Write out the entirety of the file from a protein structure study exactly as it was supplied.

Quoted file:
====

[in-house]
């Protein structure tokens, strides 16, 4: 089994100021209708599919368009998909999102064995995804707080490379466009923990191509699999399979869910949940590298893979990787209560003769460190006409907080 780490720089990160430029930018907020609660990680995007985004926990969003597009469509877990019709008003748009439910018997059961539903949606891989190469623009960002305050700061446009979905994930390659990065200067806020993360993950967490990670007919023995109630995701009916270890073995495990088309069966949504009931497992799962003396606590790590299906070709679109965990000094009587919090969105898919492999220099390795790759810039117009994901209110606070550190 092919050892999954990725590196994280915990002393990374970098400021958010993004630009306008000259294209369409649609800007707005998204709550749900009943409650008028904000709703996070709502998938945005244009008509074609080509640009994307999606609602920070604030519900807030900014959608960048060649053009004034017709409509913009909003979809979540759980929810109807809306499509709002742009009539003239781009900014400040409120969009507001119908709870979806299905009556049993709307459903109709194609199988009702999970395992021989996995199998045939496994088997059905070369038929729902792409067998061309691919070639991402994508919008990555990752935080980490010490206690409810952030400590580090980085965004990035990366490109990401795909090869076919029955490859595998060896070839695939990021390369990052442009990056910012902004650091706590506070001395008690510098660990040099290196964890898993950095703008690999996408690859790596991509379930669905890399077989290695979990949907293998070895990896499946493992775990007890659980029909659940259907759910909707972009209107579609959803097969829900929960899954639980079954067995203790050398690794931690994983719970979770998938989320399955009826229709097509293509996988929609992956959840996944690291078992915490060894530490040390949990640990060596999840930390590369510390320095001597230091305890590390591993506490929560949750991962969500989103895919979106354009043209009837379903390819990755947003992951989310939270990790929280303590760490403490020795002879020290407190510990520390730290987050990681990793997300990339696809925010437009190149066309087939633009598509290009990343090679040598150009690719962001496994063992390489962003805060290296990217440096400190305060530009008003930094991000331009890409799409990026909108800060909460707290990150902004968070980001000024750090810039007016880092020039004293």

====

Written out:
[in-house]
């Protein structure tokens, strides 16, 4: 089994100021209708599919368009998909999102064995995804707080490379466009923990191509699999399979869910949940590298893979990787209560003769460190006409907080 780490720089990160430029930018907020609660990680995007985004926990969003597009469509877990019709008003748009439910018997059961539903949606891989190469623009960002305050700061446009979905994930390659990065200067806020993360993950967490990670007919023995109630995701009916270890073995495990088309069966949504009931497992799962003396606590790590299906070709679109965990000094009587919090969105898919492999220099390795790759810039117009994901209110606070550190 092919050892999954990725590196994280915990002393990374970098400021958010993004630009306008000259294209369409649609800007707005998204709550749900009943409650008028904000709703996070709502998938945005244009008509074609080509640009994307999606609602920070604030519900807030900014959608960048060649053009004034017709409509913009909003979809979540759980929810109807809306499509709002742009009539003239781009900014400040409120969009507001119908709870979806299905009556049993709307459903109709194609199988009702999970395992021989996995199998045939496994088997059905070369038929729902792409067998061309691919070639991402994508919008990555990752935080980490010490206690409810952030400590580090980085965004990035990366490109990401795909090869076919029955490859595998060896070839695939990021390369990052442009990056910012902004650091706590506070001395008690510098660990040099290196964890898993950095703008690999996408690859790596991509379930669905890399077989290695979990949907293998070895990896499946493992775990007890659980029909659940259907759910909707972009209107579609959803097969829900929960899954639980079954067995203790050398690794931690994983719970979770998938989320399955009826229709097509293509996988929609992956959840996944690291078992915490060894530490040390949990640990060596999840930390590369510390320095001597230091305890590390591993506490929560949750991962969500989103895919979106354009043209009837379903390819990755947003992951989310939270990790929280303590760490403490020795002879020290407190510990520390730290987050990681990793997300990339696809925010437009190149066309087939633009598509290009990343090679040598150009690719962001496994063992390489962003805060290296990217440096400190305060530009008003930094991000331009890409799409990026909108800060909460707290990150902004968070980001000024750090810039007016880092020039004293």